Thursday, July 14, 2005

Ebbers so humbled

Bernie Ebbers is going to jail for his crimes as head of Worldcom. He was behind an eleven-billion dollar fraud that resulted in the company going bankrupt. Yesterday, a federal judge sentenced him to 25 years in a low-security federal prison.

Jeralyn Merritt argues at TalkLeft that the sentence is too harsh, that a nonviolent criminal shouldn't be given what is, in effect, a life sentence (Ebbers is 63). I think he got off easy, and the sentence may not be enough to deter other corporate criminals.

Let's look at what he did. Ebbers helped destroy $120 billion in value — Worldcom's market cap peaked at $120 billion in 1999, and was down to $280 million when it filed for bankruptcy.

Maybe that's too harsh. The whole telecom sector has had problems, so it wasn't all Bernie's fault. So maybe we should just consider his accounting fraud, which was a mere $11 billion.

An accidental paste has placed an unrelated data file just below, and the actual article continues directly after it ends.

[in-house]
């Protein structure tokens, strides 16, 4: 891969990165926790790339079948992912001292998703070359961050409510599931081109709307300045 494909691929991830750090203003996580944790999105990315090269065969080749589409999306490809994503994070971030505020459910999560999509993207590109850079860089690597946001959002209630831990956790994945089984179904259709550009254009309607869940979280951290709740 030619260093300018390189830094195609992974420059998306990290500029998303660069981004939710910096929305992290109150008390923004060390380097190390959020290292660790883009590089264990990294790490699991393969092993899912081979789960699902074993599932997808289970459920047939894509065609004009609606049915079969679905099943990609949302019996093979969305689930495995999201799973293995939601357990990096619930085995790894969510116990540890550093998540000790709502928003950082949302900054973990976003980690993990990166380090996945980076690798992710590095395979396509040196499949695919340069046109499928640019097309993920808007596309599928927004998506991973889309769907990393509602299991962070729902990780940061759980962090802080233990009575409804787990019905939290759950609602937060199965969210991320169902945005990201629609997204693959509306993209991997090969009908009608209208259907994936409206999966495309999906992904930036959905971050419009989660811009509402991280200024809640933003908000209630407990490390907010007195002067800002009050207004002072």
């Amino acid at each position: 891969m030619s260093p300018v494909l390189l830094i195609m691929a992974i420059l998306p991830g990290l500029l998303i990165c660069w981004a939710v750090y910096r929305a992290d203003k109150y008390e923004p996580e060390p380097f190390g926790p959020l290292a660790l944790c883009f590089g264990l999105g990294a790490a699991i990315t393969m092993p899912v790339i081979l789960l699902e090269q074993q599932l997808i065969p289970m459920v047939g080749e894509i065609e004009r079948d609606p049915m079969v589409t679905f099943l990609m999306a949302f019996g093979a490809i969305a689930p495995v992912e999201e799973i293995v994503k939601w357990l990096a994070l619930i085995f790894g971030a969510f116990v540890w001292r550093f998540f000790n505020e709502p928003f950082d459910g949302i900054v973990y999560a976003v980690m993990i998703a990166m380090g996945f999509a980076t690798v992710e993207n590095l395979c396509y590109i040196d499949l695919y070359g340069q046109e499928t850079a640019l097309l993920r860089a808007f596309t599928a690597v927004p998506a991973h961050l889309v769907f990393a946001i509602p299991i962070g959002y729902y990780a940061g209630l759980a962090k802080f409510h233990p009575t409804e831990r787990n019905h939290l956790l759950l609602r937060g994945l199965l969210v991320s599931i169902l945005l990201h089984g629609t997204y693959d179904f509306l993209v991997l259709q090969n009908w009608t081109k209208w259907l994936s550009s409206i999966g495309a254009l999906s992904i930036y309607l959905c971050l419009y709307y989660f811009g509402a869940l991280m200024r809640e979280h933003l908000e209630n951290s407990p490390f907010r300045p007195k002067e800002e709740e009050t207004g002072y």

But even that may be too high. Criminals usually don't act for the joy of destruction (except for the pigfelcher who slashed my tires a few years ago) — they're in it for the money. So we shouldn't look at the damage Ebbers did, but what he hoped to get away with.

What did Ebbers gain? His highest net worth was about $1.4 billion. But the company had some value before he destroyed it, and its stock did, too. Let's look at his most direct illegal gains: a relatively puny $400 million in sweetheart "loans" from Worldcom's board.

So Ebbers got a year for every $16 million. That doesn't sound like a huge deterrent to me, especially since the chance of prosecution is small: Forbes calls the case "a freak".

I've said before that the Mafia is in the wrong business(es). The crooks can make more money, with less risk, by going legit.


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